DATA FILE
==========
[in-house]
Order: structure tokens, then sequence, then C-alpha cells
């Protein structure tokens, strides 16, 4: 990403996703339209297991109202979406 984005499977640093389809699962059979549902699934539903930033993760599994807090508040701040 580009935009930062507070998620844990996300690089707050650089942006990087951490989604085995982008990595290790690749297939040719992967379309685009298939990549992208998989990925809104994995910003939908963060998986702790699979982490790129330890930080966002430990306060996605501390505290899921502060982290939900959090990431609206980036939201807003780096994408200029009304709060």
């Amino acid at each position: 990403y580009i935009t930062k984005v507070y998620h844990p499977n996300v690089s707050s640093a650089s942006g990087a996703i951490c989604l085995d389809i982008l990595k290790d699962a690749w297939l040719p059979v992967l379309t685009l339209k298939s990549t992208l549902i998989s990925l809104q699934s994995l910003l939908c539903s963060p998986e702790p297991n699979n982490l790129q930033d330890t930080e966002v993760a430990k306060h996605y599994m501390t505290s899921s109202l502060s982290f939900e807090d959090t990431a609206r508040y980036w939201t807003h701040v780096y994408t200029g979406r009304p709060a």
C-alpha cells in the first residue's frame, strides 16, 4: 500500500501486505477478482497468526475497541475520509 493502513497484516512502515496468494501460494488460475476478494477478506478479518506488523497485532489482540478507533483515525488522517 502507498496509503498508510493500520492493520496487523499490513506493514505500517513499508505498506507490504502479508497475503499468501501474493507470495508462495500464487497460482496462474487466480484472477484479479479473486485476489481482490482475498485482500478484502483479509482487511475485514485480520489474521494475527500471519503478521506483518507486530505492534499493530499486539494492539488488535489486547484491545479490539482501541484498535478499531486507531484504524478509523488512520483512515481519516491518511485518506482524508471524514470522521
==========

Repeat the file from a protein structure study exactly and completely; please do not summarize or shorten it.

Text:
[in-house]
Order: structure tokens, then sequence, then C-alpha cells
């Protein structure tokens, strides 16, 4: 990403996703339209297991109202979406 984005499977640093389809699962059979549902699934539903930033993760599994807090508040701040 580009935009930062507070998620844990996300690089707050650089942006990087951490989604085995982008990595290790690749297939040719992967379309685009298939990549992208998989990925809104994995910003939908963060998986702790699979982490790129330890930080966002430990306060996605501390505290899921502060982290939900959090990431609206980036939201807003780096994408200029009304709060």
């Amino acid at each position: 990403y580009i935009t930062k984005v507070y998620h844990p499977n996300v690089s707050s640093a650089s942006g990087a996703i951490c989604l085995d389809i982008l990595k290790d699962a690749w297939l040719p059979v992967l379309t685009l339209k298939s990549t992208l549902i998989s990925l809104q699934s994995l910003l939908c539903s963060p998986e702790p297991n699979n982490l790129q930033d330890t930080e966002v993760a430990k306060h996605y599994m501390t505290s899921s109202l502060s982290f939900e807090d959090t990431a609206r508040y980036w939201t807003h701040v780096y994408t200029g979406r009304p709060a």
C-alpha cells in the first residue's frame, strides 16, 4: 500500500501486505477478482497468526475497541475520509 493502513497484516512502515496468494501460494488460475476478494477478506478479518506488523497485532489482540478507533483515525488522517 502507498496509503498508510493500520492493520496487523499490513506493514505500517513499508505498506507490504502479508497475503499468501501474493507470495508462495500464487497460482496462474487466480484472477484479479479473486485476489481482490482475498485482500478484502483479509482487511475485514485480520489474521494475527500471519503478521506483518507486530505492534499493530499486539494492539488488535489486547484491545479490539482501541484498535478499531486507531484504524478509523488512520483512515481519516491518511485518506482524508471524514470522521